Geoffrey Miller's new book examines structural roots of financial crisis
Geoffrey Miller, Stuyvesant P. Comfort Professor of Law, has just debuted a new book, Trust, Risk, and Moral Hazard in Financial Markets. Released by the Italian business publisher Il Mulino, it pinpoints the structural features of financial markets leaving them vulnerable to instability. Miller explains why trust is an essential feature of the markets, and why it unravels in times of economic crisis such as the global financial meltdown of 2008-09. He looks at the roles of culture, law, and self-help in promoting trust in society, as well as the parts played by moral hazard and intellectual hazard in affecting the decisions of governments and financial institutions. Miller analyzes both the causes of the most recent crisis and the potential future of the global financial system.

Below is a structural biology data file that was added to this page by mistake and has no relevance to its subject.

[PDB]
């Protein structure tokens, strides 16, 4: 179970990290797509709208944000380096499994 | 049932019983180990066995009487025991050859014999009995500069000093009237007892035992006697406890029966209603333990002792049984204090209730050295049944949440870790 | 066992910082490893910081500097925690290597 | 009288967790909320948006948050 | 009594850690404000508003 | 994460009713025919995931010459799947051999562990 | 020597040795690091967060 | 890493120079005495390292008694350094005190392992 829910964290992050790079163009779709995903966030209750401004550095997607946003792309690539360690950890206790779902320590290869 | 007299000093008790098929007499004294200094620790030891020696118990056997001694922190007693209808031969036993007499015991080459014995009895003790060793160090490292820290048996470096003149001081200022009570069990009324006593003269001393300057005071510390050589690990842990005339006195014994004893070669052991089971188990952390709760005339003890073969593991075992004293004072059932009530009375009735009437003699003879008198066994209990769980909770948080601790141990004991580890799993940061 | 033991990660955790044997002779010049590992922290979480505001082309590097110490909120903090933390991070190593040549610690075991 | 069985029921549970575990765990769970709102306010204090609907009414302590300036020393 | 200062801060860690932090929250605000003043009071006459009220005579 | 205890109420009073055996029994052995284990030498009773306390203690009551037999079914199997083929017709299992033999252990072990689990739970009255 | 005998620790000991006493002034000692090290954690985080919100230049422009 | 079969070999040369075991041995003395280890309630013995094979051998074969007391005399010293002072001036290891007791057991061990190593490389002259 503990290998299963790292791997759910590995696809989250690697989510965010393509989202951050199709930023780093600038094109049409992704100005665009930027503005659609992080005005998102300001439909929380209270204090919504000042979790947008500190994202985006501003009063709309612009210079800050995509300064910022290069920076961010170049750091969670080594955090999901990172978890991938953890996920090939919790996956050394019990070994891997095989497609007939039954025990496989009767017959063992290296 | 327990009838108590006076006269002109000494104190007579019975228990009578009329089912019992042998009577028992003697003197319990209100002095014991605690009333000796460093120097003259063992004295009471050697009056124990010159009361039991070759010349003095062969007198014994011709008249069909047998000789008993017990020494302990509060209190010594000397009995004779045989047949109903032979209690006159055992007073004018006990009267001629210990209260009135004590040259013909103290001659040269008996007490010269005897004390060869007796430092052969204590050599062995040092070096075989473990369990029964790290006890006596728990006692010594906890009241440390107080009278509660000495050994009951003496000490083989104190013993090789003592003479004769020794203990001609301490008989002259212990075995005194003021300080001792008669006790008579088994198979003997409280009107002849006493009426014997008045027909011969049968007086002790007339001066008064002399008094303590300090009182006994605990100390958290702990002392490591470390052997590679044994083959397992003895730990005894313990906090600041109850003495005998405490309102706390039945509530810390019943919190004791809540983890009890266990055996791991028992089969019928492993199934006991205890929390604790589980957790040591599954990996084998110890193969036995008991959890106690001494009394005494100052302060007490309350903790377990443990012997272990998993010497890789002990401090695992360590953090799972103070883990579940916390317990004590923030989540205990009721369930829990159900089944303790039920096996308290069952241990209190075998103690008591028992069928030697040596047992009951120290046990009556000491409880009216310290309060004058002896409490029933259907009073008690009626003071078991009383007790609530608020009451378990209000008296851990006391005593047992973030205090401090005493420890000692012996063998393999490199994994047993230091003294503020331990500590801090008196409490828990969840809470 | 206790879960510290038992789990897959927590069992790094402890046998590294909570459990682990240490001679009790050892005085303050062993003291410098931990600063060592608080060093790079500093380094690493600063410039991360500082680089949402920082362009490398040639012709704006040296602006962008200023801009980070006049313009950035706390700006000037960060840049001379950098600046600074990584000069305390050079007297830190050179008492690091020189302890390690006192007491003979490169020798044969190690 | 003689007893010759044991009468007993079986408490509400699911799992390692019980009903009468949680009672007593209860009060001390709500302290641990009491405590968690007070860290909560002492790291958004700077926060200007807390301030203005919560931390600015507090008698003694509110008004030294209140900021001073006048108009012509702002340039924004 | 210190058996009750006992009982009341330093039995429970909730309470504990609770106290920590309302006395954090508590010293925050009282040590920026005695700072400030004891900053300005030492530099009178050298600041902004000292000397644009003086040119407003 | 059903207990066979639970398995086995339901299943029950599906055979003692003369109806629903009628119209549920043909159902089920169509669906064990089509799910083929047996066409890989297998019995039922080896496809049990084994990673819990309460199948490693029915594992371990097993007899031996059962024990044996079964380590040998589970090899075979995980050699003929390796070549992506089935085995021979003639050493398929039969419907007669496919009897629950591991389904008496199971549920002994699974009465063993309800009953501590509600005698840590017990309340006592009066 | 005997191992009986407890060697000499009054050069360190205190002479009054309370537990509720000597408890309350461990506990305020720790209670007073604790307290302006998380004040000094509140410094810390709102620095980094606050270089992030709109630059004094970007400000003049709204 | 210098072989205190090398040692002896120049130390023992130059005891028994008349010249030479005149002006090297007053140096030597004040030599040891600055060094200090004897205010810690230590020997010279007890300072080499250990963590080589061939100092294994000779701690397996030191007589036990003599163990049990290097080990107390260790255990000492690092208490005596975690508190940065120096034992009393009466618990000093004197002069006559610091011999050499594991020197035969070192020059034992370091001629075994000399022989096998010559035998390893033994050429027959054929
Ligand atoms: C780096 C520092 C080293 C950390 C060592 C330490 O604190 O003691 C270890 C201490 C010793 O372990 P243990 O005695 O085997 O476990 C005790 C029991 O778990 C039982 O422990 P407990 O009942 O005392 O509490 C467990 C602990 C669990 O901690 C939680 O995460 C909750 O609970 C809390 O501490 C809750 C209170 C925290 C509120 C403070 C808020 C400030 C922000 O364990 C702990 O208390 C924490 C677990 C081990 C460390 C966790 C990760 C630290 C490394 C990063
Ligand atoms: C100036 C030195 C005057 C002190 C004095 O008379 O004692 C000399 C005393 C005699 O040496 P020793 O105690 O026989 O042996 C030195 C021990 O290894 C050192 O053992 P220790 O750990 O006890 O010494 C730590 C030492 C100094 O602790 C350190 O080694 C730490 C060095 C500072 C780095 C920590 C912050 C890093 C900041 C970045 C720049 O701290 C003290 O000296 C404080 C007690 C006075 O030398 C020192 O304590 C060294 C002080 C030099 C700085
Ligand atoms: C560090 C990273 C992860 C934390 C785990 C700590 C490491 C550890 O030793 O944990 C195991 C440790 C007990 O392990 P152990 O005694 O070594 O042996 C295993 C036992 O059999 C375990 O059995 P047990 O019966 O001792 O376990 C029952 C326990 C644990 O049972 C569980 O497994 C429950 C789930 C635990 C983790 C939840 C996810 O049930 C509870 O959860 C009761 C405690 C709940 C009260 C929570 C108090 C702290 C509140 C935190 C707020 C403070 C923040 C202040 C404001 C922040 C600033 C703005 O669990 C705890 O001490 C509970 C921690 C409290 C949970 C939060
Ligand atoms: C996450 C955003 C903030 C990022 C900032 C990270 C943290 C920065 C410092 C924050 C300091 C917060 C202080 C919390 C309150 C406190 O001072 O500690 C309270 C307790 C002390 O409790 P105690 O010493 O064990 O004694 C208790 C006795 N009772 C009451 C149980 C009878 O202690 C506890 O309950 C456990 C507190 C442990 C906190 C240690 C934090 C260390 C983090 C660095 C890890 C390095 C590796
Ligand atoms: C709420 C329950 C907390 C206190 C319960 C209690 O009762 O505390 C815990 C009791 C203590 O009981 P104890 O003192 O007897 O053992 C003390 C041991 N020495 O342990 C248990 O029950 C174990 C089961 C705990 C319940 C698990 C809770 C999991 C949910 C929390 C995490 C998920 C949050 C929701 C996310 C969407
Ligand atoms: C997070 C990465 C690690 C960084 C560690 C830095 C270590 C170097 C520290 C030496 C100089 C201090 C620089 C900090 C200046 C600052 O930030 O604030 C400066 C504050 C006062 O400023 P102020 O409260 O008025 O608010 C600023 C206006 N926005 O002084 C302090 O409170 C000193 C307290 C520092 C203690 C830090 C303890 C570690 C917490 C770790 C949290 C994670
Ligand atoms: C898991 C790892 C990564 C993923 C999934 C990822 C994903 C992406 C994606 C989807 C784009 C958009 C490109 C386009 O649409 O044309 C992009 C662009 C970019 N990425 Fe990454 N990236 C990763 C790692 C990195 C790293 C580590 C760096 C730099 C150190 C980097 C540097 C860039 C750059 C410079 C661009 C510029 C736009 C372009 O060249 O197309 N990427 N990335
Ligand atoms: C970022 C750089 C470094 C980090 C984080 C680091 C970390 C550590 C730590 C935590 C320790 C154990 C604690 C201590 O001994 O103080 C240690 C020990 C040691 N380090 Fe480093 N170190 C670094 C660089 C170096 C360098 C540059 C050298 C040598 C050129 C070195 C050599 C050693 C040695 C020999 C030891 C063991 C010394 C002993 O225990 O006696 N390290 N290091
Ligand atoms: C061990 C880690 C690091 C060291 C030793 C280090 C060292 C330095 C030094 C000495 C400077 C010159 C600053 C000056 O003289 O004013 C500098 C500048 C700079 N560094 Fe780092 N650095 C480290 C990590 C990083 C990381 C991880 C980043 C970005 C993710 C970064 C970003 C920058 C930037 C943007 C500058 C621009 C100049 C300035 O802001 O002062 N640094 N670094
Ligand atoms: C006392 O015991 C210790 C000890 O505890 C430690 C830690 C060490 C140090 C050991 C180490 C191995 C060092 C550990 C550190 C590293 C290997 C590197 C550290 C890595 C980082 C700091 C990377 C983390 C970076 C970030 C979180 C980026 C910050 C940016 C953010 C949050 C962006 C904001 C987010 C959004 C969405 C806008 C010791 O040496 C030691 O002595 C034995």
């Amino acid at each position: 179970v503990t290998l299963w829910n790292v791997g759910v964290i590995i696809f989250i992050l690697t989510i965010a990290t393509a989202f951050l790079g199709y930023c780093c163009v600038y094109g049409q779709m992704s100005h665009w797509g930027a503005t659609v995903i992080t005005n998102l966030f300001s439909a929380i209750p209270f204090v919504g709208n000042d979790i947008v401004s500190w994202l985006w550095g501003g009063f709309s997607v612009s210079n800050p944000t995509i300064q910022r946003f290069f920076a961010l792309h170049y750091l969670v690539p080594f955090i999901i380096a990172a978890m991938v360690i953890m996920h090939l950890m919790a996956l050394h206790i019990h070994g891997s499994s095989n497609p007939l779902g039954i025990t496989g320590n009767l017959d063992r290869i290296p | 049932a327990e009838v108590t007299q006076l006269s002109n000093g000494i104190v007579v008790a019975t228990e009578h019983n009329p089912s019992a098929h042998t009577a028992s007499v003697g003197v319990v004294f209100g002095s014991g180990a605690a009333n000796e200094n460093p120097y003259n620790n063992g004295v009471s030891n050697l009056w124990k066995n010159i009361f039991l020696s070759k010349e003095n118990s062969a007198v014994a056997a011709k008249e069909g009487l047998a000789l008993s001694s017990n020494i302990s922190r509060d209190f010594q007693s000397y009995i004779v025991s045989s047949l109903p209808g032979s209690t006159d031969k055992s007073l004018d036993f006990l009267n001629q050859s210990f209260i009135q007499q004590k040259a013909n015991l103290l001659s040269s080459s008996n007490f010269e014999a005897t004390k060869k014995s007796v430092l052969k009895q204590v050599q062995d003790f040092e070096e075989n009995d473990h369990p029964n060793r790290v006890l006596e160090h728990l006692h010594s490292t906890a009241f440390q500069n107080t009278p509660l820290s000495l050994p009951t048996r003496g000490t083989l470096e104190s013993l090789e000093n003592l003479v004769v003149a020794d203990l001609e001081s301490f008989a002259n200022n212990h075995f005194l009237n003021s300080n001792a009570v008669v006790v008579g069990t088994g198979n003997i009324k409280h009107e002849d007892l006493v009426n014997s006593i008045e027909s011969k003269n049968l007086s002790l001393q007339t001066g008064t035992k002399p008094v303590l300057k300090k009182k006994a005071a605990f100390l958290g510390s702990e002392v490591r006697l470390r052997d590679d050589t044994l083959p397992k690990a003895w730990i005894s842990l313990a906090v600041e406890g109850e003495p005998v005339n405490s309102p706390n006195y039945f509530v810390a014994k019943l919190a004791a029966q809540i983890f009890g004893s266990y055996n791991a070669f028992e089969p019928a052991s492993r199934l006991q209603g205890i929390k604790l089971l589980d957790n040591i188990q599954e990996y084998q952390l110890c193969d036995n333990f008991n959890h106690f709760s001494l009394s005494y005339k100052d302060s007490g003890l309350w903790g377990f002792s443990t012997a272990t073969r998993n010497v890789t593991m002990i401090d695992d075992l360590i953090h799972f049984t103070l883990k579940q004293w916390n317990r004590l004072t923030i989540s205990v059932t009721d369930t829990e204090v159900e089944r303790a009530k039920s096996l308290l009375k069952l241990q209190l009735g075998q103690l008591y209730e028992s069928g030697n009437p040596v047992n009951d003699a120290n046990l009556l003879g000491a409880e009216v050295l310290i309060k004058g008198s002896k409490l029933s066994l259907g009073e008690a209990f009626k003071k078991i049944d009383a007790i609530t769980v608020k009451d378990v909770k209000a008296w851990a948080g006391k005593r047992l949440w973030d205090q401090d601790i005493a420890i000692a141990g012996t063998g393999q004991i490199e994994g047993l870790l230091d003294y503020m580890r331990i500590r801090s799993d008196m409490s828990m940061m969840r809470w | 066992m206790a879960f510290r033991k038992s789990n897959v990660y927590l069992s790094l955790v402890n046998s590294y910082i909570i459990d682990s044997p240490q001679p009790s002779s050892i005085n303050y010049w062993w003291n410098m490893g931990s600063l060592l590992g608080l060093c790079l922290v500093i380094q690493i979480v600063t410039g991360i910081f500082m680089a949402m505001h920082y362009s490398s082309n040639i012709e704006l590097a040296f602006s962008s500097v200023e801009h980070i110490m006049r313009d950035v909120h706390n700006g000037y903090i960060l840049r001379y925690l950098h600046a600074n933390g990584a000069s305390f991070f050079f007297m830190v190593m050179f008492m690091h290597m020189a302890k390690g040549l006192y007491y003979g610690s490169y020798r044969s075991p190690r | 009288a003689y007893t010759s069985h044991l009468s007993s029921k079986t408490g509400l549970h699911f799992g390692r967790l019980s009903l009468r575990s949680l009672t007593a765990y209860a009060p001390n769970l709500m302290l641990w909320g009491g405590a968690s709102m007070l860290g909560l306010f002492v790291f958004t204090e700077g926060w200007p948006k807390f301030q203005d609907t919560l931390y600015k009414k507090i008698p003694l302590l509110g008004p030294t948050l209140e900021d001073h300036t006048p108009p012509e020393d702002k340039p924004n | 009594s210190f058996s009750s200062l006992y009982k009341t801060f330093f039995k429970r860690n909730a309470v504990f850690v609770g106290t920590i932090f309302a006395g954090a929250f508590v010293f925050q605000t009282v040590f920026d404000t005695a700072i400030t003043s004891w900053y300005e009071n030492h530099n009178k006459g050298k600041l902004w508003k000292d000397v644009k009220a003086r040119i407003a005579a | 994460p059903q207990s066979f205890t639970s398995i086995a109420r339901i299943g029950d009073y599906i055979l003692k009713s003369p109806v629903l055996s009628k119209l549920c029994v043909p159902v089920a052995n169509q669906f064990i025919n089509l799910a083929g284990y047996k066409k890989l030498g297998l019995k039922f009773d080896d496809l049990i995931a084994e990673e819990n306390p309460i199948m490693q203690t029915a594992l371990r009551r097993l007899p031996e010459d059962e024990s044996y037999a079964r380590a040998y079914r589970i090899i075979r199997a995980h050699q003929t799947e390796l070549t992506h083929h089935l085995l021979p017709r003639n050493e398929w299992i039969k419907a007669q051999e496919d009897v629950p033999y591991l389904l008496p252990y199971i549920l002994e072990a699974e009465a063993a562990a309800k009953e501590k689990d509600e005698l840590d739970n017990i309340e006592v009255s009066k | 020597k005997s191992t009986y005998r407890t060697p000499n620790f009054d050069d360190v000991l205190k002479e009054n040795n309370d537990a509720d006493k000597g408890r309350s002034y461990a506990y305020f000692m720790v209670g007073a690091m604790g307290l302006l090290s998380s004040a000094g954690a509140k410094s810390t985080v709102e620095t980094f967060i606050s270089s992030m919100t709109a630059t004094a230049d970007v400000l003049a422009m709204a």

On May 2, Miller will present “Intellectual Hazard: A Systemic Threat to the Stability of the World’s Financial System” as part of the University of Florence’s “Beautiful Minds in Finance” series. He was also recently named to State Farm Bank’s board of directors. One of the 40 largest U.S. banks and holding $15 billion in assets, State Farm is a federal savings bank offering consumer financial products. Rather than having branch offices, the bank makes its services available online, by phone, and through independent insurance agents.
Posted on April 28, 2011